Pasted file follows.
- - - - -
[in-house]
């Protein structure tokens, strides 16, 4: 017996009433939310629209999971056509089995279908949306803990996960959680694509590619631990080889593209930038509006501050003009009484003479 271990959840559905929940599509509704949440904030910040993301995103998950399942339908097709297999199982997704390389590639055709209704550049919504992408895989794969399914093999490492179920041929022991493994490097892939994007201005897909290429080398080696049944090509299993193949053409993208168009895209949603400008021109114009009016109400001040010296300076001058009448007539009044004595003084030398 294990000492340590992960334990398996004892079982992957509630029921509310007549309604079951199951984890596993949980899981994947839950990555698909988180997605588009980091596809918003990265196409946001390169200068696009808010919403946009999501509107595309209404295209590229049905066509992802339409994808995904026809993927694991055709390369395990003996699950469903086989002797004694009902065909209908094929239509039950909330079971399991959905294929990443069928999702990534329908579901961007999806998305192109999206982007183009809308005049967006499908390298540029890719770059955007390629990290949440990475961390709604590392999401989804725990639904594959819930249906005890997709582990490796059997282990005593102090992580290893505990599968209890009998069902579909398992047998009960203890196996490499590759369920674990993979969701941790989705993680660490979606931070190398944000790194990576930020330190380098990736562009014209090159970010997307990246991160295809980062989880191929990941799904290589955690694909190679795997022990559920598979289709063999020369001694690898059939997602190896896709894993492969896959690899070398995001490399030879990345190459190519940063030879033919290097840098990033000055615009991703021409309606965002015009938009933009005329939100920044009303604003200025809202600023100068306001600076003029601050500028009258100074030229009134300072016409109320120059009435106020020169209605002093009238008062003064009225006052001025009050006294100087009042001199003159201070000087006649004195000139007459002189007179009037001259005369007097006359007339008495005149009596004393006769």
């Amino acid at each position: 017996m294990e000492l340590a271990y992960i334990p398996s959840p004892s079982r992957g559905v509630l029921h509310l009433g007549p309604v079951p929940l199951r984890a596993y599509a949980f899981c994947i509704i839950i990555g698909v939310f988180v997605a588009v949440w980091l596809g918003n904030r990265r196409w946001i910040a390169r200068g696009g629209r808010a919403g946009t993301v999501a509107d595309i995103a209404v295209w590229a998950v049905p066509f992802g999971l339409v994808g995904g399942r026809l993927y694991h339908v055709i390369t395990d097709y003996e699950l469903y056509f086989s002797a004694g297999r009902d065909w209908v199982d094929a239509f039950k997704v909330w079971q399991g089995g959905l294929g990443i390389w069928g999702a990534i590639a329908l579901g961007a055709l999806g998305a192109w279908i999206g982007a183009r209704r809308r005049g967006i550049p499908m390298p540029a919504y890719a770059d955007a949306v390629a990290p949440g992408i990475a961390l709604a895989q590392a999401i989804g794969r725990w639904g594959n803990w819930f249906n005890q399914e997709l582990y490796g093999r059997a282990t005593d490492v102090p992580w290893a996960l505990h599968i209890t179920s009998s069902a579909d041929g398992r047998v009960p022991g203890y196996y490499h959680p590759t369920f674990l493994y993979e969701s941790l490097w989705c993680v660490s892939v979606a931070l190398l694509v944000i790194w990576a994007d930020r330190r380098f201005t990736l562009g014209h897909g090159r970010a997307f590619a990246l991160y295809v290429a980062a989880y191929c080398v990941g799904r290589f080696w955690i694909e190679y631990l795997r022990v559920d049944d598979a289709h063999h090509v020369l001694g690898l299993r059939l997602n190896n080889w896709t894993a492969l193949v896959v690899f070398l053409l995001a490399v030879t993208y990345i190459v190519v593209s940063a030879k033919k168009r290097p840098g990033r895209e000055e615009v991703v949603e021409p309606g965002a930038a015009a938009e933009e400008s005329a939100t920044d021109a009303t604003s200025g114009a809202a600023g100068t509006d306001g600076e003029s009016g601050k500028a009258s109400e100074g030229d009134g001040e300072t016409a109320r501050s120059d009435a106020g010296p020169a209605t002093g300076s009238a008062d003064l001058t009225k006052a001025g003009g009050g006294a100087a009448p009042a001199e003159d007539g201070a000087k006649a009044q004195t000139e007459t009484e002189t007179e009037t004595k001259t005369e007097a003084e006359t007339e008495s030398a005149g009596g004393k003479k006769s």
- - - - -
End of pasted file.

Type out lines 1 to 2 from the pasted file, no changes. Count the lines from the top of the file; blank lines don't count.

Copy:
[in-house]
């Protein structure tokens, strides 16, 4: 017996009433939310629209999971056509089995279908949306803990996960959680694509590619631990080889593209930038509006501050003009009484003479 271990959840559905929940599509509704949440904030910040993301995103998950399942339908097709297999199982997704390389590639055709209704550049919504992408895989794969399914093999490492179920041929022991493994490097892939994007201005897909290429080398080696049944090509299993193949053409993208168009895209949603400008021109114009009016109400001040010296300076001058009448007539009044004595003084030398 294990000492340590992960334990398996004892079982992957509630029921509310007549309604079951199951984890596993949980899981994947839950990555698909988180997605588009980091596809918003990265196409946001390169200068696009808010919403946009999501509107595309209404295209590229049905066509992802339409994808995904026809993927694991055709390369395990003996699950469903086989002797004694009902065909209908094929239509039950909330079971399991959905294929990443069928999702990534329908579901961007999806998305192109999206982007183009809308005049967006499908390298540029890719770059955007390629990290949440990475961390709604590392999401989804725990639904594959819930249906005890997709582990490796059997282990005593102090992580290893505990599968209890009998069902579909398992047998009960203890196996490499590759369920674990993979969701941790989705993680660490979606931070190398944000790194990576930020330190380098990736562009014209090159970010997307990246991160295809980062989880191929990941799904290589955690694909190679795997022990559920598979289709063999020369001694690898059939997602190896896709894993492969896959690899070398995001490399030879990345190459190519940063030879033919290097840098990033000055615009991703021409309606965002015009938009933009005329939100920044009303604003200025809202600023100068306001600076003029601050500028009258100074030229009134300072016409109320120059009435106020020169209605002093009238008062003064009225006052001025009050006294100087009042001199003159201070000087006649004195000139007459002189007179009037001259005369007097006359007339008495005149009596004393006769």